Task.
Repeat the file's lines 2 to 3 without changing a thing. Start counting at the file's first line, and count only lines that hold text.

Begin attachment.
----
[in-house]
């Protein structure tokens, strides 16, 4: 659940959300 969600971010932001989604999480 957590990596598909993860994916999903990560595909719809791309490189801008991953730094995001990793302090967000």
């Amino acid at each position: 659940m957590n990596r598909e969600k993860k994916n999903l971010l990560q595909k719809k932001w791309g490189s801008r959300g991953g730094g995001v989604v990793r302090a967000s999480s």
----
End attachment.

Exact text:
């Protein structure tokens, strides 16, 4: 659940959300 969600971010932001989604999480 957590990596598909993860994916999903990560595909719809791309490189801008991953730094995001990793302090967000």
């Amino acid at each position: 659940m957590n990596r598909e969600k993860k994916n999903l971010l990560q595909k719809k932001w791309g490189s801008r959300g991953g730094g995001v989604v990793r302090a967000s999480s």